Consider a typical data movement. A user logs into the system A and uses some input forms to create it. Then the data is distributed to several consuming systems – system B, system C,.. system N via ETLs, web services or custom data export/import solutions. Some checks are implemented on the way when the data is moving from System A to consuming systems. Everything is working smoothly until it isn’t. Bad data starts creeping into consuming systems & applications.
Enter data quality! A team is convened to address these quality issues. Quality definitions are made and data rules are implemented. Data quality profiling job are set up on system A and fixes to data are made either automatically or manually. This approach works in the short term till the data quality problems show up again.
If you have worked in data quality space for a long time (as we have), you will notice some issues with the approach. Who determined the quality definitions? How are the data rules agreed upon? Who are the consumers? What is their view on quality? The last question is the most important – consumers point of view on data quality. Often we see this question missing from the data quality projects. As in above example, if system A provides all the necessary data fields, say 4, to consuming system B, then quality is 100%. However, if the system C is getting only 2 of its required 4 fields, then quality could be at 50%. So what is the quality of information in system A? It depends. Consumer defines the quality of information they receive. It is of great quality if it fits their need.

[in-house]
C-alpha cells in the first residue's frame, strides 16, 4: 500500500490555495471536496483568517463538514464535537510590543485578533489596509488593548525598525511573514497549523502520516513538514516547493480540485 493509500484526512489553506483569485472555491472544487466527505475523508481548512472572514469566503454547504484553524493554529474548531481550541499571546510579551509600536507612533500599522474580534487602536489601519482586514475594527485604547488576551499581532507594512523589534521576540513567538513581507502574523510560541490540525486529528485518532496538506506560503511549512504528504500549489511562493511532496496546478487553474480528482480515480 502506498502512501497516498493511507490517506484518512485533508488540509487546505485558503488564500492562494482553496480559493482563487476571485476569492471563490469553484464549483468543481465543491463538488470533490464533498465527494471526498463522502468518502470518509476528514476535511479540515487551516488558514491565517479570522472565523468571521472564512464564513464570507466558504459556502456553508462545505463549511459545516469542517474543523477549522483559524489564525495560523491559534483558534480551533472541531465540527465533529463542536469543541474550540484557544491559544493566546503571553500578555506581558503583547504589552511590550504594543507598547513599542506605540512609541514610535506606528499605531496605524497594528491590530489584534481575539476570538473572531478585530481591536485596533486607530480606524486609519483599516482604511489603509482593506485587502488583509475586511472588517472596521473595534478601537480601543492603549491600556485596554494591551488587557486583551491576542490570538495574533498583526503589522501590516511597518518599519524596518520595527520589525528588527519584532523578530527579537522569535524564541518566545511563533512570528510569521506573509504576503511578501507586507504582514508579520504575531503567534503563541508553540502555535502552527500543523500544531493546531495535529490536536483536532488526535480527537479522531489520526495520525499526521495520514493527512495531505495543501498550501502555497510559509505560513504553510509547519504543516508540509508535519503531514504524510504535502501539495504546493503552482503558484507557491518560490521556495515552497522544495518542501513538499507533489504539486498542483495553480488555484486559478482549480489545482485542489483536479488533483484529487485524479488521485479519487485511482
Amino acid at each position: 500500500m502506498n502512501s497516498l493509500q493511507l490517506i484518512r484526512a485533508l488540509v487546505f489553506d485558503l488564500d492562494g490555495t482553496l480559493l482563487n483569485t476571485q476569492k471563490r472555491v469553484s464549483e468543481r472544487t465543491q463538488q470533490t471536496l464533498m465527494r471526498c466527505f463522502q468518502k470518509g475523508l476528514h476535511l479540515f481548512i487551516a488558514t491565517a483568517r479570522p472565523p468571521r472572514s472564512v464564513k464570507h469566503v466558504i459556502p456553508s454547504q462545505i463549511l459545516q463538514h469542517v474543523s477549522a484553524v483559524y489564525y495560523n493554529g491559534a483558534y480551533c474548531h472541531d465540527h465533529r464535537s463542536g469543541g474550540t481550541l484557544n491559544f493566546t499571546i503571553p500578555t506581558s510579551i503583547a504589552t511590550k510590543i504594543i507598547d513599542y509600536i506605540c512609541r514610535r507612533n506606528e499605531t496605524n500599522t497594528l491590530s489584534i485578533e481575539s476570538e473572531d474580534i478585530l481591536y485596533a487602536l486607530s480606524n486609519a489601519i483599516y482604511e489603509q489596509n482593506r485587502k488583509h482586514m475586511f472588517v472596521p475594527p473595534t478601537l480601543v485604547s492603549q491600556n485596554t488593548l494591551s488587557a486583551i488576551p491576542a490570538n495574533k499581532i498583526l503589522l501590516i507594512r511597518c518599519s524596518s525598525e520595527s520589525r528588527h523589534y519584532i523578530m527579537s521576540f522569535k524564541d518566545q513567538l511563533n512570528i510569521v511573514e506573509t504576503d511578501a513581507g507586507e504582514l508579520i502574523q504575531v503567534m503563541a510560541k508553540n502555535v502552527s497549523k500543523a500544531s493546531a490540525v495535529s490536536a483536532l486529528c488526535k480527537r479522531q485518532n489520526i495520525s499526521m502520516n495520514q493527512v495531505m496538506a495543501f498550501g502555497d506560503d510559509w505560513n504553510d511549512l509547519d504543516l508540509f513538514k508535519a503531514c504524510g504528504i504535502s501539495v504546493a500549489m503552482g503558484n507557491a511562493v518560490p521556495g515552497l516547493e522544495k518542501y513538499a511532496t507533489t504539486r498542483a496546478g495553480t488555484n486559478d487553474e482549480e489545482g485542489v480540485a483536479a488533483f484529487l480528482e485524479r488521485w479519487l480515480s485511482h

As a data manger or data steward for system A, one would want to satisfy data quality requirements of all the consuming systems. And to do that, we need to define and document the consumer requirements on quality. These definitions could be grouped up with the rest of the definitions that a system should satisfy and can implemented at the same time. In addition to the overall system level quality metrics/ dashboards that the data stewards /managers have access to, dashboards and reports that track the consumer’s quality requirements should also be developed and made available. These dashboards and reports make it easier for consumers to grade the quality of the information and help improve it for collective benefit. It might be a little additional effort, but the benefits are huge.